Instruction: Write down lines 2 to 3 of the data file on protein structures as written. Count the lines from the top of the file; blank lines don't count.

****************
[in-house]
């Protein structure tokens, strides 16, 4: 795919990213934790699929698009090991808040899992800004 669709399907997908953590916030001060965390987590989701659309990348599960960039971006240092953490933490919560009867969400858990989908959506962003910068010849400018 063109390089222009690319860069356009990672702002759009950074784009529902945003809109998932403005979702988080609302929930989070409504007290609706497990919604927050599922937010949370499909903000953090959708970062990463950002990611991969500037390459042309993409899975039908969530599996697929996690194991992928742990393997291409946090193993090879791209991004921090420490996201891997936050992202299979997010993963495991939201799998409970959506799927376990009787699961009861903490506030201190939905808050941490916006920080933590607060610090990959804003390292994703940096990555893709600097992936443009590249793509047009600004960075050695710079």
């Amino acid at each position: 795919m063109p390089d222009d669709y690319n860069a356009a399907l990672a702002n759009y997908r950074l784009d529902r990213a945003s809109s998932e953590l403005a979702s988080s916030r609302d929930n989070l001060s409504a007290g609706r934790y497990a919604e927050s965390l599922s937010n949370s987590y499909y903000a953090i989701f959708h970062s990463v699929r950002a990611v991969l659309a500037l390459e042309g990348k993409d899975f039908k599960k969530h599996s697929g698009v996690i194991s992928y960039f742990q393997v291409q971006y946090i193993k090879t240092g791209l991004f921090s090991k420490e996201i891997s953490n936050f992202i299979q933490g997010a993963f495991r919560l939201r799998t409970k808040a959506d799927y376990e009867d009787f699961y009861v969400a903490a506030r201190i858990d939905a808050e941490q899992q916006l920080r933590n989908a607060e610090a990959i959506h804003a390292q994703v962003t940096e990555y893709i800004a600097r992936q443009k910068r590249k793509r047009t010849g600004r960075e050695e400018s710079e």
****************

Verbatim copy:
């Protein structure tokens, strides 16, 4: 795919990213934790699929698009090991808040899992800004 669709399907997908953590916030001060965390987590989701659309990348599960960039971006240092953490933490919560009867969400858990989908959506962003910068010849400018 063109390089222009690319860069356009990672702002759009950074784009529902945003809109998932403005979702988080609302929930989070409504007290609706497990919604927050599922937010949370499909903000953090959708970062990463950002990611991969500037390459042309993409899975039908969530599996697929996690194991992928742990393997291409946090193993090879791209991004921090420490996201891997936050992202299979997010993963495991939201799998409970959506799927376990009787699961009861903490506030201190939905808050941490916006920080933590607060610090990959804003390292994703940096990555893709600097992936443009590249793509047009600004960075050695710079």
């Amino acid at each position: 795919m063109p390089d222009d669709y690319n860069a356009a399907l990672a702002n759009y997908r950074l784009d529902r990213a945003s809109s998932e953590l403005a979702s988080s916030r609302d929930n989070l001060s409504a007290g609706r934790y497990a919604e927050s965390l599922s937010n949370s987590y499909y903000a953090i989701f959708h970062s990463v699929r950002a990611v991969l659309a500037l390459e042309g990348k993409d899975f039908k599960k969530h599996s697929g698009v996690i194991s992928y960039f742990q393997v291409q971006y946090i193993k090879t240092g791209l991004f921090s090991k420490e996201i891997s953490n936050f992202i299979q933490g997010a993963f495991r919560l939201r799998t409970k808040a959506d799927y376990e009867d009787f699961y009861v969400a903490a506030r201190i858990d939905a808050e941490q899992q916006l920080r933590n989908a607060e610090a990959i959506h804003a390292q994703v962003t940096e990555y893709i800004a600097r992936q443009k910068r590249k793509r047009t010849g600004r960075e050695e400018s710079e």